creepers, brushing ebon shoulders
against gorgeous blooms which inscrutable Nature has seen fit to lavish
most profusely farthest from the eye of man.
As Tarzan watched, through narrowed lids, the last of the warriors
disappear beyond a turn in the trail, his expression altered to the
urge of a newborn thought. A slow, grim smile touched his lips. He
looked down upon the frightened, bleating kid, advertising, in its fear
and its innocence, its presence and its helplessness.
Dropping to the ground, Tarzan approached the trap and entered.
Without disturbing the fiber cord, which was adjusted to drop the door
at the proper time, he loosened the living bait, tucked it under an arm
and stepped out of the cage.
With his hunting knife he quieted the frightened animal, severing its
jugular; then he dragged it, bleeding, along the trail down to the
drinking hole, the half smile persisting upon his ordinarily grave
face. At the water's edge the ape-man stooped and with hunting knife
and quick strong fingers deftly removed the dead kid's viscera.
Scraping a hole in the mud, he buried these parts which he did not eat,
and swinging the body to his shoulder took to the trees.
For a short distance he pursued his way in the wake of the black
warriors, coming down presently to bury the meat of his kill where it
would be safe from the depredations of Dango, the hyena, or the other
meat-eating beasts and birds of the jungle. He was hungry. Had he
been all beast he would have eaten; but his man-mind could entertain
urges even more potent than those of the belly, and now he was
concerned with an idea which kept a smile upon his lips and his eyes
sparkling in anticipation. An idea, it was, which permitted him to
forget that he was hungry.
The meat safely cached, Tarzan trotted along the elephant trail after
the Gomangani. Two or three miles from the cage he overtook them and
then he swung into the trees and followed above and behind
them--waiting his chance.
Among the blacks was Rabba Kega, the witch-doctor. Tarzan hated them
all; but Rabba Kega he especially hated. As the blacks filed along the
winding path, Rabba Kega, being lazy, dropped behind. This Tarzan
noted, and it filled him with satisfaction--his being radiated a grim
and terrible content. Like an angel of death he hovered above the
Rabba Kega, knowing that the village was but a short distance ahead,
sat down to rest. Rest well, O Rabba Kega! It is
Here was a pretty muddle! Barney Custer swore at himself inwardly for a boorish fool.Page 8
Again the girl looked quickly into his eyes and again in her mind rose the question that had hovered there once before.Page 9
"Come," she said; "we waste time here.Page 28
Should it prove other than Joseph, might the Lord help them! The clenched fists, square-set chin, and gleaming gray eyes of the prisoner presaged no good for any incoming enemy.Page 38
"You are an officer.Page 68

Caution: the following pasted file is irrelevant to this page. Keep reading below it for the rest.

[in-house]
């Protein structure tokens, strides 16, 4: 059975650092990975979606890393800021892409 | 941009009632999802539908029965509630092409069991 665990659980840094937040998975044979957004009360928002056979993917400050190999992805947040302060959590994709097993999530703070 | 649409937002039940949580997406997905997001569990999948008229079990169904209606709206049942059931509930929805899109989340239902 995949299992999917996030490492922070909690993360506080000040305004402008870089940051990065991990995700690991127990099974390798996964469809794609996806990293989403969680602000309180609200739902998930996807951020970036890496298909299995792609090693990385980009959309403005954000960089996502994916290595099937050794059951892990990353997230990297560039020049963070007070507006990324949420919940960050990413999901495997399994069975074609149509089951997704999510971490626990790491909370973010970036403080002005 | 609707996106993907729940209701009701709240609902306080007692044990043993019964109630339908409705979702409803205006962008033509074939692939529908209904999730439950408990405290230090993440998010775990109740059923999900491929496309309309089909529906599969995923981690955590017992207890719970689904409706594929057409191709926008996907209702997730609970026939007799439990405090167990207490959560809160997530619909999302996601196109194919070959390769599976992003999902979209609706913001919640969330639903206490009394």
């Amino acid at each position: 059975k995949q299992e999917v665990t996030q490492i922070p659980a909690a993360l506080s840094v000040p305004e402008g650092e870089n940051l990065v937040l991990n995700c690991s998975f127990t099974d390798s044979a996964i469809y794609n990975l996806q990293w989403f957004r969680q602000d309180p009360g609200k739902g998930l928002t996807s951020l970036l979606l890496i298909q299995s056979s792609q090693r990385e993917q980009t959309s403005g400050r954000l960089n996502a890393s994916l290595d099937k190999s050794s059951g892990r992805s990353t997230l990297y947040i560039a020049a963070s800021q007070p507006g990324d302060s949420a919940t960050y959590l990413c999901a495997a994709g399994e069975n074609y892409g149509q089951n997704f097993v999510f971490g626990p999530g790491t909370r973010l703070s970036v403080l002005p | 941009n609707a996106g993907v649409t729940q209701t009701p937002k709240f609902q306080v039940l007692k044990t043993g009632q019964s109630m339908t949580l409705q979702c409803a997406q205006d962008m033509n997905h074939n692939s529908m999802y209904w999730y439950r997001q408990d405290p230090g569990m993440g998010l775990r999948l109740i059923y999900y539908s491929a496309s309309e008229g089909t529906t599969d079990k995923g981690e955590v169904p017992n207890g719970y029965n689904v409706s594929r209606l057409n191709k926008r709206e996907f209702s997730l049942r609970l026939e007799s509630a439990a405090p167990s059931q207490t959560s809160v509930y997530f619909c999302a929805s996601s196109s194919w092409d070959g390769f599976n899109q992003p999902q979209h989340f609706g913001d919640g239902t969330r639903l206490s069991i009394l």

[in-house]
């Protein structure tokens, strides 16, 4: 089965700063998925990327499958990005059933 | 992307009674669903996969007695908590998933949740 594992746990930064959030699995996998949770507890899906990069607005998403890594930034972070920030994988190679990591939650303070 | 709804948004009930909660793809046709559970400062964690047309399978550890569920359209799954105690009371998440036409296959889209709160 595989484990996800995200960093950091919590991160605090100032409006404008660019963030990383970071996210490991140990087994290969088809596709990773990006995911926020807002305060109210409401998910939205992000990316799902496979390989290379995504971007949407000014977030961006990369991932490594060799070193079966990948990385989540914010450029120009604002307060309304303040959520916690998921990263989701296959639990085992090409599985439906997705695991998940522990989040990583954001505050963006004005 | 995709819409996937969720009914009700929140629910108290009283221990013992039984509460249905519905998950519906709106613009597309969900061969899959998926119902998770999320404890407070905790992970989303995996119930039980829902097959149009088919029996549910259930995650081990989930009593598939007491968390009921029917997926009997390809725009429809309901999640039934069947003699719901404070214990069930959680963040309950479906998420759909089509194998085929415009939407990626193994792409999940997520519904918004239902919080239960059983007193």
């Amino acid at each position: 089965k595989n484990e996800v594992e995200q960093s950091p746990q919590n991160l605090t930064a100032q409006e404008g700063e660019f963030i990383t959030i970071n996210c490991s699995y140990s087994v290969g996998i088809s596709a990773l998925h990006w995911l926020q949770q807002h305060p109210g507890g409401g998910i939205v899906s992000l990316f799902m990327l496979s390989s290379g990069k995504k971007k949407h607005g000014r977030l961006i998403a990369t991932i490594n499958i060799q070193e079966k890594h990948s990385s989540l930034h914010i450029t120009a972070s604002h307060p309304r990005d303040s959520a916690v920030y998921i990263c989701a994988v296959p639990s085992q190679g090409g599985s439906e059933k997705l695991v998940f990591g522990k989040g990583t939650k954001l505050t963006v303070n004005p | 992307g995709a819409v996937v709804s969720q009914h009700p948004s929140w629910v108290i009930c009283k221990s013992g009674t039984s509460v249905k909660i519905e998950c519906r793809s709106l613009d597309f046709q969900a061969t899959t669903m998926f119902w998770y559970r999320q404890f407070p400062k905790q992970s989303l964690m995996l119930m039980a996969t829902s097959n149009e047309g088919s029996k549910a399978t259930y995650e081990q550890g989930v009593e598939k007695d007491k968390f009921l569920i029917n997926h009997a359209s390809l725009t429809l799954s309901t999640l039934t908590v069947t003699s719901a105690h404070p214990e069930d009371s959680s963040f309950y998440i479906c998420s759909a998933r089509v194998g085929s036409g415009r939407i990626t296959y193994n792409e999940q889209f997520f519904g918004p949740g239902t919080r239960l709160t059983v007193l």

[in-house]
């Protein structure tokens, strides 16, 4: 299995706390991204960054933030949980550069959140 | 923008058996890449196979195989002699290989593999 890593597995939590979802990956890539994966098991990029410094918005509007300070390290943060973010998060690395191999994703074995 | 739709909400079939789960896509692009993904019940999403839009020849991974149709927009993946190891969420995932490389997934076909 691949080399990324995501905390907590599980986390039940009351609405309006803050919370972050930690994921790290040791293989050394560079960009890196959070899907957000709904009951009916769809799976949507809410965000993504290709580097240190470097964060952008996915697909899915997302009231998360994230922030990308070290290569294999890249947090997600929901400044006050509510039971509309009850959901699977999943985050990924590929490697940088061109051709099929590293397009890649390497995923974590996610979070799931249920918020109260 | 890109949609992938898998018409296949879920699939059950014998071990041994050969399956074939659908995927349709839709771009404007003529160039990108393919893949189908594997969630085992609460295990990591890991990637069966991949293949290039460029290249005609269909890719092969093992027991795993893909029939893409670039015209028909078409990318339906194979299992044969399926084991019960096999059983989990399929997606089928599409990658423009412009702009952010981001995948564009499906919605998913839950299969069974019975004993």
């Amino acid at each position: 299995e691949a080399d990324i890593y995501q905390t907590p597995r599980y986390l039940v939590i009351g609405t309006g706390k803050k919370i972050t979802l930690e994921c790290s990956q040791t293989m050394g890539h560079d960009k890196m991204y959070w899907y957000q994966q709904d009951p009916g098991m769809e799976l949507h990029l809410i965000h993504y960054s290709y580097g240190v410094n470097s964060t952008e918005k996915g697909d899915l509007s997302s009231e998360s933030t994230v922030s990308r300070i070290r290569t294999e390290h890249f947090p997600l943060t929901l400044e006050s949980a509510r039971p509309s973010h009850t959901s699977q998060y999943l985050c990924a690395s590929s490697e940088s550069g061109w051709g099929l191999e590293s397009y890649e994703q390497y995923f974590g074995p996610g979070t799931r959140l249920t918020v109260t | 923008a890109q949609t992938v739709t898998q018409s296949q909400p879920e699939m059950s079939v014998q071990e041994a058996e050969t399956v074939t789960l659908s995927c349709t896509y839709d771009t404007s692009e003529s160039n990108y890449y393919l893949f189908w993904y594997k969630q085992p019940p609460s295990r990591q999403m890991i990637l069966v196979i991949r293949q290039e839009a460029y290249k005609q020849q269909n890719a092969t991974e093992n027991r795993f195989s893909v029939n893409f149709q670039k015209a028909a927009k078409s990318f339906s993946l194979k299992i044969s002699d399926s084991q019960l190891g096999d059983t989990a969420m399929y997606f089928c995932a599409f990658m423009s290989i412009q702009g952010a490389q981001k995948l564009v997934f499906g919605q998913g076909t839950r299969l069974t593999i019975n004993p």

" Barney smiled, a bit ruefully, however, for in his mind's eye he saw a future moment when the proud old Prince von der Tann would know the truth of the imposture that had been played upon him, and the young man foresaw that he would have a rather unpleasant half-hour.Page 72
"The impostor!" cried the governor of Blentz.Page 73
Neither of those who fought in the service of the king saw the trembling, weak-kneed figure, which had stood behind them, turn and scurry through the gateway, leaving the men who battled for him to their fate.Page 78
The prince raised his field glasses to his eyes.Page 102
By going directly to Italy and entering Austria from that country Barney managed to arrive within the boundaries of the dual monarchy with comparatively few delays.Page 105
Either Maenck or Coblich was sitting up peering through the darkness.Page 114
Do you chance to know anything about him, Prince Peter?" "Yes," replied Peter of Blentz, "I know him well by sight.Page 115
He did not again look at the prisoner, but turned to a lieutenant who stood near-by.Page 123
A dozen military cars either stood about or moved in and out of the wide gates at the opposite end of the enclosure.Page 138
With an angry oath Maenck directed one of his men to remain and help the two who had plunged over the brink, then with the others he rode along the gully searching for a crossing.Page 145
As he walked he heard the sound of the feet of a horse galloping over a dry field--muffled, rapid thud approaching closer upon his right hand.Page 187
Who was it that acted as the go-between in the king's negotiations with you, or rather, yours with the king? And what argument did you bring to bear to force Leopold to the action he took?" "I have told you all that I know about the matter," whined the king.Page 205
The least he could expect would be a frightful wound.Page 207
The groom touched his forehead, dropped the currycomb and brush, and turned back into the stable to fetch saddle and bridle.Page 208
Where the road dipped into the ravine and down through the village to the valley the rider drew his restless mount into a walk; but, once in the valley, he let him out.